A Cartoon by Ruben Bolling (via Economic Perspectives): From politicalirony.com Oh that Scooby and Company were real. We could use them to catch the phantom of crowding out.
Paul Krugman comments today on Modern Monetary Theory (MMT). Unfortunately, he gets it wrong. For example, he says: Right now, deficits don’t matter — a point borne out by all the evidence. But there’s a school of thought — the modern monetary theory people — who say that deficits never matter, as long as you have … Continue reading Krugman on MMT
A colleague asked for my thoughts on this article/column by Michael Manning in the State News, the Michigan State student newspaper, so I thought I'd post it for all. Basically Mr. Manning reaches the right conclusions with a correct, but weak case. In looking at the issue of the size of the U.S. national debt … Continue reading The Misunderstood National Debt
I'm noticing that the media is being somewhat slow to pickup on the real story happening in Wisconsin and not spreading to Indiana and Ohio. It's not about fixing state deficits or finances. It's about busting unions, pure and simple. As such, it's part of an long-term effort that the right wing of American politics … Continue reading Observations on Wisconsin
Kash at Streetlightblog and Angry Bear explains easily with one graph both how the federal budget got to be in such imbalance (deficit) relative to GDP and how insignificant the so-called "massive stimulus" was in 2009-10. I think that when trying to understand the federal government's fiscal situation, at least on the spending side, it … Continue reading Real Causes of Federal Spending Growth: Military and Healthcare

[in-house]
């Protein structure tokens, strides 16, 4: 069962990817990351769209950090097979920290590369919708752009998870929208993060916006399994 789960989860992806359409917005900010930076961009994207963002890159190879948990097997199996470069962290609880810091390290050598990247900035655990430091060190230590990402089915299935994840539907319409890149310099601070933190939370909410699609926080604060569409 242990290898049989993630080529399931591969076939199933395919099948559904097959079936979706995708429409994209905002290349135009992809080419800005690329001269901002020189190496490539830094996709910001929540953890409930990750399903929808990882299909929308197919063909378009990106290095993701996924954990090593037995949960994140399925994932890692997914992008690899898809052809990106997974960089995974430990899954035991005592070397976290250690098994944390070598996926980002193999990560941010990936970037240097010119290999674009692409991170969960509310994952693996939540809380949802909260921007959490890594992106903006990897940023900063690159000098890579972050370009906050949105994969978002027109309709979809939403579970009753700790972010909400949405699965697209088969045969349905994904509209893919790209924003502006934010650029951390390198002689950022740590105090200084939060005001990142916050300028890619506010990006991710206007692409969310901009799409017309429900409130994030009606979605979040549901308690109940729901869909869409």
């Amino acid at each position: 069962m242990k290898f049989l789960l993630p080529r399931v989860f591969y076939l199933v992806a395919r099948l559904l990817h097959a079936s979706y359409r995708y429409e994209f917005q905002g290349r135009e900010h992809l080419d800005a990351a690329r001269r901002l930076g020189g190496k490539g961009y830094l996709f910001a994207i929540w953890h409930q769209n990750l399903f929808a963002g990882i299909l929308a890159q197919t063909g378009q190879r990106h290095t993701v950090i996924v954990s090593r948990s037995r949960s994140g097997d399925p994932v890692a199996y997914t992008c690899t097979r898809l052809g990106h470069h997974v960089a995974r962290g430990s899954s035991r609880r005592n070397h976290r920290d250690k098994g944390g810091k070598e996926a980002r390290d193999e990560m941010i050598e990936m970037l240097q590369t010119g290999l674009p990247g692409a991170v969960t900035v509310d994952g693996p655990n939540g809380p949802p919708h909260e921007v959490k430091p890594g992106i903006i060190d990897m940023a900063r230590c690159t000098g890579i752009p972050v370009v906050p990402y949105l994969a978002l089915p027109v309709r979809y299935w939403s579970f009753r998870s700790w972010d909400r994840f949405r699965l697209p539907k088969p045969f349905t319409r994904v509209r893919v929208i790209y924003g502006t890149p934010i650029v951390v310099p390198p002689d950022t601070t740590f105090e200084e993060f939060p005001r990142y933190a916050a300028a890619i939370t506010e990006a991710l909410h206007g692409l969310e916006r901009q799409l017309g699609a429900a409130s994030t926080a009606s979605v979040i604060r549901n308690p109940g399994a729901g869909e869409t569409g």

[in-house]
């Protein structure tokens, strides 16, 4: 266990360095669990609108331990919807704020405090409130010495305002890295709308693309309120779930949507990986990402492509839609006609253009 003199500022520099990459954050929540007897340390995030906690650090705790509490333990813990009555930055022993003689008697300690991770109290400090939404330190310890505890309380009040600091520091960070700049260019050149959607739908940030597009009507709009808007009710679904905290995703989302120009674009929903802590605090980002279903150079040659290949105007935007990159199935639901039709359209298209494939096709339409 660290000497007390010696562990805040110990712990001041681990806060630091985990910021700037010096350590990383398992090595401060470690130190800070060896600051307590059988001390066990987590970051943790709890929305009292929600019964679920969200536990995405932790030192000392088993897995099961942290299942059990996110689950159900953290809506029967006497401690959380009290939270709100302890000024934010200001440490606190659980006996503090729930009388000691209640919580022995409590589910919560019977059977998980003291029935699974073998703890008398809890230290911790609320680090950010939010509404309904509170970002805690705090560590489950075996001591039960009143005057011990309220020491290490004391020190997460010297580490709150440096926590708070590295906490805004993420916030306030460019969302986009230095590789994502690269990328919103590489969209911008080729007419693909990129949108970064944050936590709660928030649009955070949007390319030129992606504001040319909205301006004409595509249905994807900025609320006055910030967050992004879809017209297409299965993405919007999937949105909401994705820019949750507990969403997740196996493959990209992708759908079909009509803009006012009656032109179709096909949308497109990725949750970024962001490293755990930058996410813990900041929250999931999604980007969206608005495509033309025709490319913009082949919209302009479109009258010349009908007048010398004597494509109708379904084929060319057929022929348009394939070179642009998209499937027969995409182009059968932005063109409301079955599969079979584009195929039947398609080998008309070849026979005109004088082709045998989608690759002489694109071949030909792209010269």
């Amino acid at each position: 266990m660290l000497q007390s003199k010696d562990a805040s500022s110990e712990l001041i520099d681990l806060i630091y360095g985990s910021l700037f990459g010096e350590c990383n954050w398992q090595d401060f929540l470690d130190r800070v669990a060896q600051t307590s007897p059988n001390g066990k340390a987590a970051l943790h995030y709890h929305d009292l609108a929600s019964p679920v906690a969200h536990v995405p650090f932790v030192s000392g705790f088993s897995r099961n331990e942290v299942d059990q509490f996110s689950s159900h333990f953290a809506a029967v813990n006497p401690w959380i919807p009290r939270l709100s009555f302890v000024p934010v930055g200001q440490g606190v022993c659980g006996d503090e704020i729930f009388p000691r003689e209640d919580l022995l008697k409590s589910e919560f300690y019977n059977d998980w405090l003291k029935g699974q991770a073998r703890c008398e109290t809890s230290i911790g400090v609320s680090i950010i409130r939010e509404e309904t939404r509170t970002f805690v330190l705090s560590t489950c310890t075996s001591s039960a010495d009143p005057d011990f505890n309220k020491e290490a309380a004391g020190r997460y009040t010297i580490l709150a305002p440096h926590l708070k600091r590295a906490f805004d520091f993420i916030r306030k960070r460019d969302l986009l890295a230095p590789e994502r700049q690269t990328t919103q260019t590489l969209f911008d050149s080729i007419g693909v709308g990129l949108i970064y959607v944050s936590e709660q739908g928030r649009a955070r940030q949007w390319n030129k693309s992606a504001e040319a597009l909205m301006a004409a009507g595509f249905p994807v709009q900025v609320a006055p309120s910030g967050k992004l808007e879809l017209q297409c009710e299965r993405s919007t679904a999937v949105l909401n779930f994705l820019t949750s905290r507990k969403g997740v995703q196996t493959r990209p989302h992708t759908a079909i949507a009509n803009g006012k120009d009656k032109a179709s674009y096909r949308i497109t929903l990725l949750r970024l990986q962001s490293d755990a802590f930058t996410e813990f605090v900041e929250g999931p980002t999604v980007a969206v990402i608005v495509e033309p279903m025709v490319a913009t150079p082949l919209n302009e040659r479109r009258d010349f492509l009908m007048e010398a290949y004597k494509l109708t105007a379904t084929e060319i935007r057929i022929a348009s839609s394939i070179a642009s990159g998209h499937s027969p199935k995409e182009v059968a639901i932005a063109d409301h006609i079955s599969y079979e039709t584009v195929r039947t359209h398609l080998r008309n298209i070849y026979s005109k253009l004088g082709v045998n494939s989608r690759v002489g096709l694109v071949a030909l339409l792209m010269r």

Brad DeLong is as puzzled as I, but is more eloquent in expressing it. In so doing he does my classes a favor in expressing a quick version of the history of addressing macro economic crises. For nearly 200 years economists from John Stuart Mill through Walter Bagehot and John Maynard Keynes and Milton Friedman … Continue reading Why the Austerity Talk?
Here's a series of posts in the next couple days to try to help voters and everybody else cut through the nonsense, lies, garbage, and con games that has become American electoral campaigns - at least with respect to economics. A lot of electoral campaigns have increasingly come to resemble common con games such as … Continue reading The Election Campaign Con Game: “Cut the Deficit”
Again, there is no risk - none, zip, nada - of default by the US (or any other currency sovereign nation) on their government bonds. This does not mean that these governments can run unlimited deficits of unlimited amounts without any consequences. It means the consequences don't include default on government bonds. If the government … Continue reading “Sovereign Default” is an Oxymoron With Fiat Money
Ron Dzwonkowski of the Detroit Free Press ran a column today urging people to participate in various "town hall" discussions to help figure out the US can deal with it's "deficit" and the "debt" that must "lead to collapse". Mr. Dzwonkowski adopts the posture of "reasonable, practical man" - not that of an ideologue. In … Continue reading One More Time, the Government Is NOT Like a Household or a Business
The US Government (and it's budget) is NOT like a household or a corporation. Anybody who uses this time-worn analogy is simply not telling the truth and is likely either ignorant or is trying to pull the wool over your eyes. Randy Wray explains the many reasons. You (your household) must finance your spending (either … Continue reading The US Government is NOT like a Household